- On call system.Once a group is determined, the OEs have to quickly know who to call. Fixed schedules do not work, as people are not available. An on call system can show quickly who can be called. This system needs maintenance by each team, so that schedules are up to date. However, since each team can be responsible for its own schedule, it is easier to keep up to date than a centralized system.
- Notification.Assigned to group and managers can be notified by e-mail. Assigned to person will be called.
Notification e-mails can also be sent for notes, so that people have an up-to-date picture of a problem. There is a risk of over notification though.
Customer assignment of alerts
- Currently only based on Opsware information. This excludes network devices, and alerts that cannot be deduced back to a server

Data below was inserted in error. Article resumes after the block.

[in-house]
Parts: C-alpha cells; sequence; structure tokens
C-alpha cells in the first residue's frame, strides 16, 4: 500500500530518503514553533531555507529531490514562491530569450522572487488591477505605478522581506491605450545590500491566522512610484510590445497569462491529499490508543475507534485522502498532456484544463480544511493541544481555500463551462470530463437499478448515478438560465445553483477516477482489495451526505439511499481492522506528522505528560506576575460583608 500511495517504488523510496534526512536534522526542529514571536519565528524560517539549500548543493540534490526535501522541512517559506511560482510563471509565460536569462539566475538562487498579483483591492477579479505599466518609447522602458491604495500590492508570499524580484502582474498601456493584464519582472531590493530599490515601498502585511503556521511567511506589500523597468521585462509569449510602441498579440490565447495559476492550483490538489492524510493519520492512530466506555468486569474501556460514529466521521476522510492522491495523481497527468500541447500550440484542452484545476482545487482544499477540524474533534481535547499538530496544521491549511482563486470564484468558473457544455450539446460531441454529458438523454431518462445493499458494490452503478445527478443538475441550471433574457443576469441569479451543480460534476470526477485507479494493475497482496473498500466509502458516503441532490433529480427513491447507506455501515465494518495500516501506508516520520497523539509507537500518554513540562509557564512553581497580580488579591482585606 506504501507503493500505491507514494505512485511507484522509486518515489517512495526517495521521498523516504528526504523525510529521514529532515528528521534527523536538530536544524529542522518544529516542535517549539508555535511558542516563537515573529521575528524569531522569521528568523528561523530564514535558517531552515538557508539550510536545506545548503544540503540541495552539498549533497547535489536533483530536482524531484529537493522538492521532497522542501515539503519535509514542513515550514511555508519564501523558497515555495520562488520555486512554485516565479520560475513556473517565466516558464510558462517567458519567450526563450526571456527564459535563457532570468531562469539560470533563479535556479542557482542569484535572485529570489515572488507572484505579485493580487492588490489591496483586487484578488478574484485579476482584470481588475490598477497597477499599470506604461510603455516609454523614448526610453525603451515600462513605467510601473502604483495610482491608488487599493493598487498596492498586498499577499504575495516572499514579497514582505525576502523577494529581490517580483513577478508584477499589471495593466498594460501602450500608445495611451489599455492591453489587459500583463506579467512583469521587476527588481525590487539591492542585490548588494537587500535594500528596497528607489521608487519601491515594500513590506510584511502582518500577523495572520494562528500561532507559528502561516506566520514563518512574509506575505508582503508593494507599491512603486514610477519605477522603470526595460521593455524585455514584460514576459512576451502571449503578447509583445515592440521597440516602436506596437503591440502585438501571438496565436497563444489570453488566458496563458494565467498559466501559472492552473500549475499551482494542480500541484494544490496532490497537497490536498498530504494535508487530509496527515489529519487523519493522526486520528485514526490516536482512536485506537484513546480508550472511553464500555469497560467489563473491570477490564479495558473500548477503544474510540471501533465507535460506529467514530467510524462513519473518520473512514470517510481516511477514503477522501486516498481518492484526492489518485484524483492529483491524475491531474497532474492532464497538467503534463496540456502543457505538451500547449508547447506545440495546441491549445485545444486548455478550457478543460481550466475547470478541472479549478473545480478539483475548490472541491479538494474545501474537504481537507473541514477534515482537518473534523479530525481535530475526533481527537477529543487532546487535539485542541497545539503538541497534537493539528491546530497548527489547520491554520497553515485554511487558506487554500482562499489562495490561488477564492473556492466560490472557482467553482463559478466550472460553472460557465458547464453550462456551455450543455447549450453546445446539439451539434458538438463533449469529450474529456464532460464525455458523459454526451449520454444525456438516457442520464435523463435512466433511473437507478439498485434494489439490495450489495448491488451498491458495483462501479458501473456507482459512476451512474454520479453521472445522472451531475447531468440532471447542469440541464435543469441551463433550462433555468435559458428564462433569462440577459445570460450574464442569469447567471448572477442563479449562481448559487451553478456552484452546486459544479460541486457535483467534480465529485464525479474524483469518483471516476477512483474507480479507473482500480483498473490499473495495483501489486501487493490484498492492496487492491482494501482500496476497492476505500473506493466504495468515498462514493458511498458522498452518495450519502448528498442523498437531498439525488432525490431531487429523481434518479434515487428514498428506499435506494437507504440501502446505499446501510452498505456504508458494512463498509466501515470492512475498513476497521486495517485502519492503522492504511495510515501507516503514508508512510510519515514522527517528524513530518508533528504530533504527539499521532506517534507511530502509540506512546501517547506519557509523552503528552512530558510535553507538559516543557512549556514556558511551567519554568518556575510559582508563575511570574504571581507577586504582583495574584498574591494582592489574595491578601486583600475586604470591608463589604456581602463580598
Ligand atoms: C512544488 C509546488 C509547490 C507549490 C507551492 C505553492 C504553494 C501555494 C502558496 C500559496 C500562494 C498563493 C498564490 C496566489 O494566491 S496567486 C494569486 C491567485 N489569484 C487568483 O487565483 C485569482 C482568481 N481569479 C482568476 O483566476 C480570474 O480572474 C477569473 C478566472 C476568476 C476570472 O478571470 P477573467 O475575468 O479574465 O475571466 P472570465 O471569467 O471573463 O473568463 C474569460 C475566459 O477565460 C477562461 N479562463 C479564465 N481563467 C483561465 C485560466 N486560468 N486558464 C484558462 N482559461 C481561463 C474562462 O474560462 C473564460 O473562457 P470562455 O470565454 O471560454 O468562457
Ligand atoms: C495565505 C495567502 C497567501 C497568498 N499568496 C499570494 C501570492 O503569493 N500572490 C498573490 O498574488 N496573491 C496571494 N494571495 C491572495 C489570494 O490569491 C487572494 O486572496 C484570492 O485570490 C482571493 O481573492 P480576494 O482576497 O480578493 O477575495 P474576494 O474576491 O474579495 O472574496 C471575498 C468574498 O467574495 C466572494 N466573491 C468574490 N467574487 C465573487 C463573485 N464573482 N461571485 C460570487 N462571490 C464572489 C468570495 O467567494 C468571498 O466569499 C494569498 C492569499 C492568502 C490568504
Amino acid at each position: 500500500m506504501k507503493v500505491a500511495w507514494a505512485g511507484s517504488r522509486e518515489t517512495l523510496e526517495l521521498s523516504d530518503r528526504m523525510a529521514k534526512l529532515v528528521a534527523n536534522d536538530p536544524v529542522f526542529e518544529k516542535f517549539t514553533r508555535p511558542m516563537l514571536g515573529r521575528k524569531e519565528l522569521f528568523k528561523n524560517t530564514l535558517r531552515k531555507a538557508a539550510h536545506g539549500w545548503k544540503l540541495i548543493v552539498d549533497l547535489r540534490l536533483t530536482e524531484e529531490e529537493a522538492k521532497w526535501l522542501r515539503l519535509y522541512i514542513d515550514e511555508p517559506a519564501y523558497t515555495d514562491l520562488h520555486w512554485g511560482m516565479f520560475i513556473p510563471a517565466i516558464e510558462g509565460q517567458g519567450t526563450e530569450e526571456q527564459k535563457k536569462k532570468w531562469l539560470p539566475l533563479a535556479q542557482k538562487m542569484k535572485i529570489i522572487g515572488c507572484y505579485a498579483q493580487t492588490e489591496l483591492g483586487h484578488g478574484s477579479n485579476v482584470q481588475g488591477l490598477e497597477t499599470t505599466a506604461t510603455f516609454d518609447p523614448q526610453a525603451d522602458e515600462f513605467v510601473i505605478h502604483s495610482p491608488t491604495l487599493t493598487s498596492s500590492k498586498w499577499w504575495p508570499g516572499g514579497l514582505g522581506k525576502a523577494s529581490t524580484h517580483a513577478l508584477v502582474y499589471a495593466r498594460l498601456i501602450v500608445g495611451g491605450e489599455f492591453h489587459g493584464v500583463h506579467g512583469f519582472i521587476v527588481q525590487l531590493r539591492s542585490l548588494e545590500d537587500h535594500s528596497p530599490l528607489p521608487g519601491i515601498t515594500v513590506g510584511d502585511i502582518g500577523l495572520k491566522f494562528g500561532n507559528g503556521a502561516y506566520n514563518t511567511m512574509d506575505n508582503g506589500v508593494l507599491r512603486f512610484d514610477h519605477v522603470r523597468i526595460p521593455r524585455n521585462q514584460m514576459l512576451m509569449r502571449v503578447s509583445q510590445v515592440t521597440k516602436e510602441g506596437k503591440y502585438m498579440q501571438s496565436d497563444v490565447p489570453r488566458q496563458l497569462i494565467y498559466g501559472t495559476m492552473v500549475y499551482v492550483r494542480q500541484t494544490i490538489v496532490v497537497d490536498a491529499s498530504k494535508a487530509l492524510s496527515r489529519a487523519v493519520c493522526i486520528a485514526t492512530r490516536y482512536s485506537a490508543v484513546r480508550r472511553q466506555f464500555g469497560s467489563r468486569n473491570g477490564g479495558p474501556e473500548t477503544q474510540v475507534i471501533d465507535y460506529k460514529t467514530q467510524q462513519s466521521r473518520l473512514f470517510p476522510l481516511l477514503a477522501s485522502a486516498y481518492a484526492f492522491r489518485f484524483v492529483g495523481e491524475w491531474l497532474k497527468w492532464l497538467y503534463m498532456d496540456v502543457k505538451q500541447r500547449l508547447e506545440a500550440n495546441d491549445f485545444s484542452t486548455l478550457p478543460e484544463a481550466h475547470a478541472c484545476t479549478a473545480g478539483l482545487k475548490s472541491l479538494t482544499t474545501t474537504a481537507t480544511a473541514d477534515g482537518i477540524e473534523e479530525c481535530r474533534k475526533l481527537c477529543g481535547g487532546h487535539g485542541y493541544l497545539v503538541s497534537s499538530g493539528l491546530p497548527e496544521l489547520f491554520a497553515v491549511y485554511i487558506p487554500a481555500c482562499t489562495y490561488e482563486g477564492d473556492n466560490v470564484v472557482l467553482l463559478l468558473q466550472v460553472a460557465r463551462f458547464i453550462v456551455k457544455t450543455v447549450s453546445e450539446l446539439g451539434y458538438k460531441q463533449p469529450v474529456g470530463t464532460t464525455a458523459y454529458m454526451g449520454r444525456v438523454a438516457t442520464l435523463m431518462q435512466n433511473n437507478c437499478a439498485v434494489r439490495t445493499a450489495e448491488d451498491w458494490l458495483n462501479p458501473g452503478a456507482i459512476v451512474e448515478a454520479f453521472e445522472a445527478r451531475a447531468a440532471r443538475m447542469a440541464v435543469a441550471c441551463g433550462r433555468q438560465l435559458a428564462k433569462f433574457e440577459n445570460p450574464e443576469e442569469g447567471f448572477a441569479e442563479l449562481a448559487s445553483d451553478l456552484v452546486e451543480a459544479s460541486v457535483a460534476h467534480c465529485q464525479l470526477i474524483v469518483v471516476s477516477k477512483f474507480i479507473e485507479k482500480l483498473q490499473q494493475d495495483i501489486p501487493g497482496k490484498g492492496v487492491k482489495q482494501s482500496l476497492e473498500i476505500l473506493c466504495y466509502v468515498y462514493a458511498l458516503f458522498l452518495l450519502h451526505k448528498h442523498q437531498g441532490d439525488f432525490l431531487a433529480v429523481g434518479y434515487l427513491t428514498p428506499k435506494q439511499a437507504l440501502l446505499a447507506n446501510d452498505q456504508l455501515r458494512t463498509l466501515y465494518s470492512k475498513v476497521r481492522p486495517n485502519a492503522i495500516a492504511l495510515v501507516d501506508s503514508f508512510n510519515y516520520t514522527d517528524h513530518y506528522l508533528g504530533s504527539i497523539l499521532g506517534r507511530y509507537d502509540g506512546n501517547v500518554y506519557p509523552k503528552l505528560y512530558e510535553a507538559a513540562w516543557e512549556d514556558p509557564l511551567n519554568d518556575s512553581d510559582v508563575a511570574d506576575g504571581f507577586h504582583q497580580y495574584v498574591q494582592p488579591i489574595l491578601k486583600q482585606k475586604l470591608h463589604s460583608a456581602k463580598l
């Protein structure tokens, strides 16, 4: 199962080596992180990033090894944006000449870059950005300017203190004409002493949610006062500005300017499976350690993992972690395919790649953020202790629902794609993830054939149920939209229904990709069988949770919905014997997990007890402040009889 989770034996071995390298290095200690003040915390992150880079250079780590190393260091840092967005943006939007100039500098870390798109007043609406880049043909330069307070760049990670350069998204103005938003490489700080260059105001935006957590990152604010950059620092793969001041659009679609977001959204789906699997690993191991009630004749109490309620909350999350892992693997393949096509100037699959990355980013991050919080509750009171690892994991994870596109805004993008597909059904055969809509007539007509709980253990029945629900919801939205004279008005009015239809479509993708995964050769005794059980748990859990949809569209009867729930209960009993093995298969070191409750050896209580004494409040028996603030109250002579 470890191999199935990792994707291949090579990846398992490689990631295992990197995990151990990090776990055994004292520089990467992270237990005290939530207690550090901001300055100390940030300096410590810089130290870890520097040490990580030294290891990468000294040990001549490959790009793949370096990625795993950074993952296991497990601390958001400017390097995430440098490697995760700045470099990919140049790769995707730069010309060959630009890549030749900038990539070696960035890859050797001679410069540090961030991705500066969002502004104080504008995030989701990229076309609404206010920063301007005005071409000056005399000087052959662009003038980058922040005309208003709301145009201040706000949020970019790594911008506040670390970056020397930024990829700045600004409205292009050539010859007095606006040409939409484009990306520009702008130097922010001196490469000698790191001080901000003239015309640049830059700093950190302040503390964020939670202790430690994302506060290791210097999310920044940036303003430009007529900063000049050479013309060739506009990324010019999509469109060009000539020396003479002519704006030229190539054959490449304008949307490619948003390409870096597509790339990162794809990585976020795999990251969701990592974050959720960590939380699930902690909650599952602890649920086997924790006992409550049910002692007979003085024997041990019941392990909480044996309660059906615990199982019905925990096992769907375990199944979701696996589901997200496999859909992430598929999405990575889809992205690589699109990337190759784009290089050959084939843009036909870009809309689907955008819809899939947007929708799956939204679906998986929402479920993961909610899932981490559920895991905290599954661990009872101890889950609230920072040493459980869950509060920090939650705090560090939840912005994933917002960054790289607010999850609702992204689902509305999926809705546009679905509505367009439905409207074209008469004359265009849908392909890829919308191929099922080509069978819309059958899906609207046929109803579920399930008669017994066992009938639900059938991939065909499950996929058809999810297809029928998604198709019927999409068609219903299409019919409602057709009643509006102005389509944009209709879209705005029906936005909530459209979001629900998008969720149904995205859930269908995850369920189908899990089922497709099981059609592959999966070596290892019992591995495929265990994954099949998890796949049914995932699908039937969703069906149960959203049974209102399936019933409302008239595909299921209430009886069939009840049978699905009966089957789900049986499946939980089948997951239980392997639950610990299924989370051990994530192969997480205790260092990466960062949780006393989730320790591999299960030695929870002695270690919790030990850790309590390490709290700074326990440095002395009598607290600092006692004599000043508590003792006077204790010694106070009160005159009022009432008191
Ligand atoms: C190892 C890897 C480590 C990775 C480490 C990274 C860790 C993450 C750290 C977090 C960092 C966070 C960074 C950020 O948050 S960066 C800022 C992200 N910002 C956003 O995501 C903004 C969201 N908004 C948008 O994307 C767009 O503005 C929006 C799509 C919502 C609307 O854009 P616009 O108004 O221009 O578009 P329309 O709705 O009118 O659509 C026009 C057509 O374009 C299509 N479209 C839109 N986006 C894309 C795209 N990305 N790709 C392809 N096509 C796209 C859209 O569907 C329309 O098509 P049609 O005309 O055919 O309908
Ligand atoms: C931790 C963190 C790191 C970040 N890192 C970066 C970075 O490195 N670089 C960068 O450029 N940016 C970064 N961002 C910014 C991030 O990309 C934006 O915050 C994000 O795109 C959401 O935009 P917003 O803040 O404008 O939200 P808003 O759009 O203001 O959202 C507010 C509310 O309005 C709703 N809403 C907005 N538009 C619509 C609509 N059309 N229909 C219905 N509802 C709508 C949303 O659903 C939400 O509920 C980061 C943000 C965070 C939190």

- Cycle 13: Customer information added to alerts based on rules.
Urgent development issue: Netcool data server should handle failover of objectserver. It is enough to return an error code when connection fails to database. Loadbalancer can do the rest. Netcool data server should be configured as a single IP address in client software. This IP is the loadbalancer’s vip for the dataserver.
I created the production cycle 12 tag yesterday:
This tag is on the 1-7-0-branch branch.
The branch for cycle 13 was also created:
Head is now for cycle 14. Modifications and bug fixes to 13 should go on this branch.
As you can see, the naming convention for tags and branches changed. Since nobody can remember which version belongs to which branch, it seemed better to use the branch in the tag name, instead of the weird version number. D. once did this in the past. I don’t know why I didn’t think this was a good idea….